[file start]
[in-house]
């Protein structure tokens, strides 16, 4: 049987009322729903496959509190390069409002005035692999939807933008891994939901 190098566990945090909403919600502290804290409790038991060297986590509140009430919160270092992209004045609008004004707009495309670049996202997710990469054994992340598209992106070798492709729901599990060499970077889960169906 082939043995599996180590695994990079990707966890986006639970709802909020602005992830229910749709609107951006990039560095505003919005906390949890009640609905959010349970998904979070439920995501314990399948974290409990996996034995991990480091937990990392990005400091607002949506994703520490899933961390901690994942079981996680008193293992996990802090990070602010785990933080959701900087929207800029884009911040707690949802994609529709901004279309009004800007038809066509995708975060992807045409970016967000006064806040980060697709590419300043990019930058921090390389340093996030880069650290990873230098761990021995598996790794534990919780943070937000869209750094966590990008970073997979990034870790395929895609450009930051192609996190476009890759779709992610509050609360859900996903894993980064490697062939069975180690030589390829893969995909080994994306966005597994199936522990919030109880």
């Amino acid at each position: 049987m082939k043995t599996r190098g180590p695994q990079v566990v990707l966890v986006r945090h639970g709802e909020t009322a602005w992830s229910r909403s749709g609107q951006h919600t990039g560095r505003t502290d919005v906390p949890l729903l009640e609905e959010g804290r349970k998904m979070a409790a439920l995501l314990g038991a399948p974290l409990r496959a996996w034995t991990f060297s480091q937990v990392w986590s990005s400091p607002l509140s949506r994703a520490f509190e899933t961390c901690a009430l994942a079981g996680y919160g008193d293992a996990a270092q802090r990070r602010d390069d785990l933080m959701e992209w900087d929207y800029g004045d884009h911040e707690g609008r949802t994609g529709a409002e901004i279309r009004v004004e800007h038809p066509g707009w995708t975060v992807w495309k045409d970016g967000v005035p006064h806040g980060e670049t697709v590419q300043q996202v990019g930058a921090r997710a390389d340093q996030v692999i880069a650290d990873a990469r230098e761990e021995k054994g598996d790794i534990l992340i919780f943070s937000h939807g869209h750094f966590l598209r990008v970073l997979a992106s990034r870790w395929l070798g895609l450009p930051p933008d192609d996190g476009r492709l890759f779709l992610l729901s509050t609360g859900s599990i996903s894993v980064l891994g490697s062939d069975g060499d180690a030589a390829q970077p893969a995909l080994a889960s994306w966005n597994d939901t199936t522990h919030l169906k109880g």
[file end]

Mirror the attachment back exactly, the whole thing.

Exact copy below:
[in-house]
């Protein structure tokens, strides 16, 4: 049987009322729903496959509190390069409002005035692999939807933008891994939901 190098566990945090909403919600502290804290409790038991060297986590509140009430919160270092992209004045609008004004707009495309670049996202997710990469054994992340598209992106070798492709729901599990060499970077889960169906 082939043995599996180590695994990079990707966890986006639970709802909020602005992830229910749709609107951006990039560095505003919005906390949890009640609905959010349970998904979070439920995501314990399948974290409990996996034995991990480091937990990392990005400091607002949506994703520490899933961390901690994942079981996680008193293992996990802090990070602010785990933080959701900087929207800029884009911040707690949802994609529709901004279309009004800007038809066509995708975060992807045409970016967000006064806040980060697709590419300043990019930058921090390389340093996030880069650290990873230098761990021995598996790794534990919780943070937000869209750094966590990008970073997979990034870790395929895609450009930051192609996190476009890759779709992610509050609360859900996903894993980064490697062939069975180690030589390829893969995909080994994306966005597994199936522990919030109880």
């Amino acid at each position: 049987m082939k043995t599996r190098g180590p695994q990079v566990v990707l966890v986006r945090h639970g709802e909020t009322a602005w992830s229910r909403s749709g609107q951006h919600t990039g560095r505003t502290d919005v906390p949890l729903l009640e609905e959010g804290r349970k998904m979070a409790a439920l995501l314990g038991a399948p974290l409990r496959a996996w034995t991990f060297s480091q937990v990392w986590s990005s400091p607002l509140s949506r994703a520490f509190e899933t961390c901690a009430l994942a079981g996680y919160g008193d293992a996990a270092q802090r990070r602010d390069d785990l933080m959701e992209w900087d929207y800029g004045d884009h911040e707690g609008r949802t994609g529709a409002e901004i279309r009004v004004e800007h038809p066509g707009w995708t975060v992807w495309k045409d970016g967000v005035p006064h806040g980060e670049t697709v590419q300043q996202v990019g930058a921090r997710a390389d340093q996030v692999i880069a650290d990873a990469r230098e761990e021995k054994g598996d790794i534990l992340i919780f943070s937000h939807g869209h750094f966590l598209r990008v970073l997979a992106s990034r870790w395929l070798g895609l450009p930051p933008d192609d996190g476009r492709l890759f779709l992610l729901s509050t609360g859900s599990i996903s894993v980064l891994g490697s062939d069975g060499d180690a030589a390829q970077p893969a995909l080994a889960s994306w966005n597994d939901t199936t522990h919030l169906k109880g």